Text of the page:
WASHINGTON—Congresswoman Carolyn B. Maloney (NY-12), Vice Chair of the U.S. Congress Joint Economic Committee, called on members of the Senate to find “the courage to act” to address the nation’s gun violence epidemic. She spoke at a JEC hearing today, which came shortly after the Committee published a state-by-state analysis of gun violence that found the crisis imposes more than $200 billion in total annual costs on the country, which is about 1.4 percent of GDP.
Click here to access the Vice Chair’s prepared statement and witness testimony. Here are key excerpts from the hearing:
“There is no way to estimate ‘cost of a human’ life. The loss is incalculable,” Congresswoman Maloney said in her opening statement. “But there is also economic cost – a lost breadwinner’s income, astronomical medical costs, costs to employers, schools, police, hospitals and the criminal justice system.”
“In the United States, there are more guns in civilian hands than any other country in the world,” she said. “An American is nearly seven times more likely than someone in Canada to die by a gun, eight times more likely than someone in France, almost twenty times more likely than a person in Germany and almost forty times more likely than someone in the UK, Australia or New Zealand.”
The Congresswoman noted the JEC report finds rural states have the highest costs of gun violence as a percent of GDP, and states with high rates of gun ownership have the highest rates of gun suicide. “In contrast, my state of New York, which has stricter gun laws including an assault weapons ban, has one of the three lowest costs of gun violence as a share of its economy, along with Hawaii and Massachusetts.”
“Let us honor the victims of gun violence and their families by working to prevent more victims,” Rep. Maloney said. “Let us – like other countries in the developed world – turn tragedy into bold action. And may all Members of Congress, especially those in the Senate, find the courage to act.”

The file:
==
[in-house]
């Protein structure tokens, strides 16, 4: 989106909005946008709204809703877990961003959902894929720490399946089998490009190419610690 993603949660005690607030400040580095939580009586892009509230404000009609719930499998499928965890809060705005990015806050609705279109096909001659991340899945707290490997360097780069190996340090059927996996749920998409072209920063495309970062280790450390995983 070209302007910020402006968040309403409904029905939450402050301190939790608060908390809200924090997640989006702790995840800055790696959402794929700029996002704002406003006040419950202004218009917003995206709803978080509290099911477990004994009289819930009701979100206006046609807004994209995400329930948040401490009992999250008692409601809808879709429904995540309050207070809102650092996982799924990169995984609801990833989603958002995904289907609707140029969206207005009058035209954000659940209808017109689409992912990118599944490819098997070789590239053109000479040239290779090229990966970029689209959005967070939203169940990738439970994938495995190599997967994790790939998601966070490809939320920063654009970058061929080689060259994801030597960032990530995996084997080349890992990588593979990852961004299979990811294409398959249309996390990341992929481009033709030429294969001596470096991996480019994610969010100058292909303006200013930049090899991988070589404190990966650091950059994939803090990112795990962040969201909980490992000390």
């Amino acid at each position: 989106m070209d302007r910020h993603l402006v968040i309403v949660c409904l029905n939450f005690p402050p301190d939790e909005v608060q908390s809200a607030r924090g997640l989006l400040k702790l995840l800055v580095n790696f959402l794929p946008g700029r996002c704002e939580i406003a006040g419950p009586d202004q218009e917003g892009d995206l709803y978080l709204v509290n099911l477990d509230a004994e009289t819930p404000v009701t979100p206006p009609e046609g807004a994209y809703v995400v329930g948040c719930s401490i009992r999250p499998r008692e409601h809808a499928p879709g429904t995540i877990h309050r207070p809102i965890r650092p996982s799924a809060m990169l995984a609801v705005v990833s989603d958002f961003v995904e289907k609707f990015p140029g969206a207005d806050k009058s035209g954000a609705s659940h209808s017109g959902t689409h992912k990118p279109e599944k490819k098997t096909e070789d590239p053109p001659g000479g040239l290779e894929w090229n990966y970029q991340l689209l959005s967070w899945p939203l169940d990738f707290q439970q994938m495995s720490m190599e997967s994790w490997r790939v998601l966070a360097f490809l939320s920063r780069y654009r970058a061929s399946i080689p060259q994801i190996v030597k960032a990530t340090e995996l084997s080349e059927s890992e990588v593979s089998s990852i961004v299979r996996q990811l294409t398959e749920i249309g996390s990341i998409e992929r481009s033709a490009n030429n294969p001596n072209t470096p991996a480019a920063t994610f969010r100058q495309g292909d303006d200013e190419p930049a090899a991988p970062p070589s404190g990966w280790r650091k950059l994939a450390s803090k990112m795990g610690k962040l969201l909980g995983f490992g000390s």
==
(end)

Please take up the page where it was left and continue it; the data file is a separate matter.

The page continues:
Here are excerpts from Democratic witnesses at the hearing:
“The potential return on a nationwide investment in stopping gun violence would be huge in both lives and taxpayer dollars,” according to Democratic witness Adam Skaggs, chief counsel and policy director of the Giffords Law Center to Prevent Gun Violence.
“Data compiled by Giffords Law Center has made clear for years that states with stronger gun laws have lower rates of gun deaths and spend less on gun violence than states with weaker laws,” Mr. Skaggs said in his opening remarks. “But our federal laws remain porous and ineffective and gun violence continues to be a tremendous public health and safety crisis that costs hundreds of billions of dollars each year.”
“We should all be free to live without the fear of being shot,” according to Tina Meins, whose father was killed in the San Bernardino, California shooting in 2015. “No one law can stop all gun violence, but there’s so much more we must do to keep our families safe. The House of Representatives has already passed bipartisan legislation to require background checks on all gun sales and is considering a strong Red Flag law. Now, the Senate must act on background checks and pass a strong Red Flag bill.”
“Across the country, survivors of gunshot wounds experience difficulties ranging from psychological trauma, loss of work, and steep medical costs,” she said in her opening remarks. “Even after the immediate hospital costs, survivors of gunshot wounds face a lifetime of medical care costs including readmission to the hospital and nursing care…One study put the cumulative lifetime costs of treating gunshot wounds incurred in a single year in this country at $2.3 billion.”
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